Posted by: eveyoga | August 7, 2011

Yoga and ACoA

Toward the Light

Yoga is a rich and powerful path that helps us create a path through life’s thickets. I swear by it.

Still, as I’ve said in other Yoga Suits Her posts, it’s not the end-all and be-all. I was reminded yesterday, while listening to a friend, of my own short and helpful period of contact with the meetings of “Adult Children of Alcoholics”, a spin-off from other Twelve Step Tradition groups.

My friend was talking about how she was encouraged through attending the ACoA meetings to find there are people out there who have had similar childhood experiences to hers. She discovered, as I did, that there’s comfort in discovering that you’re not the only one to have had to survive traumatic childhoods and/or adolescences.

We’re not talking misery-loves-company gatherings here. Hearing others speak about their challenges in growing up in an alcoholic family normalises the experience and opens one up to tremendous compassion. Having the opportunity to talk of these things in a safe, supportive, lets a person acknowledge himself for qualities of courage and tenacity.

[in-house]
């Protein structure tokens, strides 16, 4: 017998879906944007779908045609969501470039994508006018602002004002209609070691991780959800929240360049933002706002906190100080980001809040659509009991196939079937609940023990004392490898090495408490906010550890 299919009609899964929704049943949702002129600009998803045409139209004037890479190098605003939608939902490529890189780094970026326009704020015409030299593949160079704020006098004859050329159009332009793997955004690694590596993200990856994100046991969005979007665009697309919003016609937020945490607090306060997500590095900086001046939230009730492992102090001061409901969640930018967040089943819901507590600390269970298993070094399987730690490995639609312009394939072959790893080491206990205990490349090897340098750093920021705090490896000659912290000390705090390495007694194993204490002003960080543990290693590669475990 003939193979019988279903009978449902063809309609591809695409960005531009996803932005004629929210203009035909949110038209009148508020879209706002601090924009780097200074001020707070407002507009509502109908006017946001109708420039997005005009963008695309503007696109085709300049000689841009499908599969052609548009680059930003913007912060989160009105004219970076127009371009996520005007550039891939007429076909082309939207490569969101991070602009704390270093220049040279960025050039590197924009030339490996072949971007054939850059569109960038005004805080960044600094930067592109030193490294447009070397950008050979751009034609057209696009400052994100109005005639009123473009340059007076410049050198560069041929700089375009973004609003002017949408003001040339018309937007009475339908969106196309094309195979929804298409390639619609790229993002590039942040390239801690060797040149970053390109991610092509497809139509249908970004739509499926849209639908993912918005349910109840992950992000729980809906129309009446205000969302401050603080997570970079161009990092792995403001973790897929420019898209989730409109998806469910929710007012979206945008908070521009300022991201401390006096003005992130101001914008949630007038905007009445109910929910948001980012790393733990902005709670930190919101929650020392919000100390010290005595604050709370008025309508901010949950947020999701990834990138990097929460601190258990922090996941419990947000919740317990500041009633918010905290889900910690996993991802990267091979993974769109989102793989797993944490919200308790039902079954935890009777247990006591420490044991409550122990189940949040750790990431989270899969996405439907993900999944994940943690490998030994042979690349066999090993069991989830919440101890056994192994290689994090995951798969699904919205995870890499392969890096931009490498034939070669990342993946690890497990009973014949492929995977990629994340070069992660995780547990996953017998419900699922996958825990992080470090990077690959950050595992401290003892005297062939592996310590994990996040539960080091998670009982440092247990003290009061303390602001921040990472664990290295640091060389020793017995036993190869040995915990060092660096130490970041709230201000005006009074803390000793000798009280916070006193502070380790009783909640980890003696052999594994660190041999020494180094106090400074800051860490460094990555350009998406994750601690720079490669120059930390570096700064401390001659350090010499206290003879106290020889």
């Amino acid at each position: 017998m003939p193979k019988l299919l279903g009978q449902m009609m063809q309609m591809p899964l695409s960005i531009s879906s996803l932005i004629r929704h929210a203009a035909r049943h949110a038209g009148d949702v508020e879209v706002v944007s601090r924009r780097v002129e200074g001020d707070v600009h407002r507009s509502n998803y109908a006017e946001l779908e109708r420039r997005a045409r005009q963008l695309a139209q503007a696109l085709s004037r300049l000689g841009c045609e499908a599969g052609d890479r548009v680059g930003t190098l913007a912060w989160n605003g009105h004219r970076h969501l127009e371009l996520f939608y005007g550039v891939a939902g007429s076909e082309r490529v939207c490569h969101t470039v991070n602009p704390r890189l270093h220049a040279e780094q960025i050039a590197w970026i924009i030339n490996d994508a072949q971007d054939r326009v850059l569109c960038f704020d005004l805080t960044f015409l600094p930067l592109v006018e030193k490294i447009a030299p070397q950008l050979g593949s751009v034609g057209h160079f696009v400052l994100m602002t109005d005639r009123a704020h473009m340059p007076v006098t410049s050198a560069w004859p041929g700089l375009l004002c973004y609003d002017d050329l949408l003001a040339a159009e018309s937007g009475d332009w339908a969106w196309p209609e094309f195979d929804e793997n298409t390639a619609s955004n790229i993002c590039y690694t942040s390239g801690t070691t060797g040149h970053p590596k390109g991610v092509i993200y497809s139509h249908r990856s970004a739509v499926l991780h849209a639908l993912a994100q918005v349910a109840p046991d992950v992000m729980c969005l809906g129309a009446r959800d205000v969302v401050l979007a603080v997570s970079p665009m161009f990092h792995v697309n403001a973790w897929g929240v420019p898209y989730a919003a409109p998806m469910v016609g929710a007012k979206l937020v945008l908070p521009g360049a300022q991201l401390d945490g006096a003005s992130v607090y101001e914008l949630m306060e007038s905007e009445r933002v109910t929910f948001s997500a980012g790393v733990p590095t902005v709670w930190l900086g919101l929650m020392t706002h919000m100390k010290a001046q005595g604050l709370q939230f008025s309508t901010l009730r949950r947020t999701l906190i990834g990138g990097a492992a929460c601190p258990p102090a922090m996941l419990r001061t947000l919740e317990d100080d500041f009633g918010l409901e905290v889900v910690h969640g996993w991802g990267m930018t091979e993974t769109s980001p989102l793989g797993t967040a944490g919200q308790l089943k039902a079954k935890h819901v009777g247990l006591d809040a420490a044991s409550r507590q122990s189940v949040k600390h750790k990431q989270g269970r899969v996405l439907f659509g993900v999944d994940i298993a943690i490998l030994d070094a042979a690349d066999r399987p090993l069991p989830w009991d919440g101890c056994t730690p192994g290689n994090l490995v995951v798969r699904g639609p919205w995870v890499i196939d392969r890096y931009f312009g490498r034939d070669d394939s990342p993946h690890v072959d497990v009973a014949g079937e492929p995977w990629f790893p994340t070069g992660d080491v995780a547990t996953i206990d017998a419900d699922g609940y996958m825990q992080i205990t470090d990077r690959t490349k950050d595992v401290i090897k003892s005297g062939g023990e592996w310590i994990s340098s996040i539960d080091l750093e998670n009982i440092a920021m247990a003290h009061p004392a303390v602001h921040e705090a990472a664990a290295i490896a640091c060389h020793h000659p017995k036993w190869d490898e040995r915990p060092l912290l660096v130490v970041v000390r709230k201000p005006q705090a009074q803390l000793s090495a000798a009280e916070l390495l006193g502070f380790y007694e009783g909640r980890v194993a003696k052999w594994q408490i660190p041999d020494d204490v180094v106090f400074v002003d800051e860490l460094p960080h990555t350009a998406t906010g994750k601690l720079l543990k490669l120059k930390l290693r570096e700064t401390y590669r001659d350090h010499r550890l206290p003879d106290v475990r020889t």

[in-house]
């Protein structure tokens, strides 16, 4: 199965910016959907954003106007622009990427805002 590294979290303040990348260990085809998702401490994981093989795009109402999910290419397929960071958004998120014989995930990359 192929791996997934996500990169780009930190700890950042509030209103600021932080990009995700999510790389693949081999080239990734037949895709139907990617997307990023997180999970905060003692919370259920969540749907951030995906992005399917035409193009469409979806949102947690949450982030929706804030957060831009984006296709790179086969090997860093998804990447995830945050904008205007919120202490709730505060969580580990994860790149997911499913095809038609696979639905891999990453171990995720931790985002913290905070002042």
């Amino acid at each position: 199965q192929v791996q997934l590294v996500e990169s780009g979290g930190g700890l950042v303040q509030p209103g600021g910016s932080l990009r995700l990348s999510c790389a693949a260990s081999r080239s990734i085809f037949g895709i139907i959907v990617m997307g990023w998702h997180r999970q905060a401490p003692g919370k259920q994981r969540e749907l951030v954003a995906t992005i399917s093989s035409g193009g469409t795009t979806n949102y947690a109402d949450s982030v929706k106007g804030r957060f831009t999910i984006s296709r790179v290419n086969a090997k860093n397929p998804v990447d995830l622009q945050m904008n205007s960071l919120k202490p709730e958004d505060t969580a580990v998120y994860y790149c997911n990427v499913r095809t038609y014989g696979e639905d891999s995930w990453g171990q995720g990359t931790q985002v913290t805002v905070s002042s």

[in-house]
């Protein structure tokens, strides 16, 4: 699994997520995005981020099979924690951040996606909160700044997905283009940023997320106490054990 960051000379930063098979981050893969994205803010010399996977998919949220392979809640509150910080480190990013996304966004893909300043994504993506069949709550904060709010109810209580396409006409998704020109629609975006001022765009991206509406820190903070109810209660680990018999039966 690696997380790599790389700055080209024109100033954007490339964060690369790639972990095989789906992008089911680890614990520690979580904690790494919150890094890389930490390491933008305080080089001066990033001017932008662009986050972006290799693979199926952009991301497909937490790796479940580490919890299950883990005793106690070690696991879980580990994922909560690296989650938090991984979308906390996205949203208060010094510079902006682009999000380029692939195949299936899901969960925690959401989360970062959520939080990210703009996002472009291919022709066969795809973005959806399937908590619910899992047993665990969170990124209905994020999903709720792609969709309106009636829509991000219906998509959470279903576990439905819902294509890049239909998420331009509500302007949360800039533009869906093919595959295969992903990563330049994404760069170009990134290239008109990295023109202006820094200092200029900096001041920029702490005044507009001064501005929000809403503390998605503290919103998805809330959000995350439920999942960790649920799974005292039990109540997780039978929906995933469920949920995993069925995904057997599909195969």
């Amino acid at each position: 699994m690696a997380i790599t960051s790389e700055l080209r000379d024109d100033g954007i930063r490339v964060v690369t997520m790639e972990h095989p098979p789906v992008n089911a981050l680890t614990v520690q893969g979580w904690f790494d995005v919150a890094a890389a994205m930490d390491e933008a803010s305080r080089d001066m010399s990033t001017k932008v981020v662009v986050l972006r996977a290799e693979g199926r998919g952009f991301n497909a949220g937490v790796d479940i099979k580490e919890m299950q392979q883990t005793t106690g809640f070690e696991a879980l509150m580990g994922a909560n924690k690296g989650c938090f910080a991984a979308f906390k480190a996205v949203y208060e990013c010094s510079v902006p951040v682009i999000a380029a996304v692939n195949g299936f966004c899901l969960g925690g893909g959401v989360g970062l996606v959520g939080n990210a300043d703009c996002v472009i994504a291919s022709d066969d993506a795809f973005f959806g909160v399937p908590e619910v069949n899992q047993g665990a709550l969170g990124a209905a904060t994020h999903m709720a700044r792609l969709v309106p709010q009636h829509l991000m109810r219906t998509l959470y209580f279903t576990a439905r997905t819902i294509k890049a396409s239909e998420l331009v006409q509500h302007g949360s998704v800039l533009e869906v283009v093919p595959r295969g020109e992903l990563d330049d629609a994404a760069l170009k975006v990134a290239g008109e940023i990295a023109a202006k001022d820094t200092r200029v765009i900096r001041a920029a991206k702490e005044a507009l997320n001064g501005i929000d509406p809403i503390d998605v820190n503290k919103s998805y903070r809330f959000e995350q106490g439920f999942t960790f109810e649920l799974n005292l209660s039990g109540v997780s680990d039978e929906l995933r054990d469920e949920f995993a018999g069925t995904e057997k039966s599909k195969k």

In a way, all the Twelve Step programs give people an opportunity to see that they need not be alone, that it is possible to heal from shame, and it’s possible to be vulnerable – to let go and let God.

The mission statement below sounds to me like the yogic notion of self-study (svadhayaya) that can help one evolve into the best version of oneself – an understanding, undefended and free human being.

We meet with each other in a mutually respectful, safe environment and acknowledge our common experiences. We discover how childhood affected us in the past and influences us in the present. We take positive action. By practicing theTwelve Steps, and accepting a loving Higher Power of our understanding, we find freedom from the past and a way to improve our lives today.

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Responses

  1. Hadn’t thought of 12 Step groups in terms of svadhyaya, but it certainly fits.

    I’m a grateful member of CoDA (Codependents Anonymous), and have also found fellowship and growth through ASCA (Adults Surviving Child Abuse).


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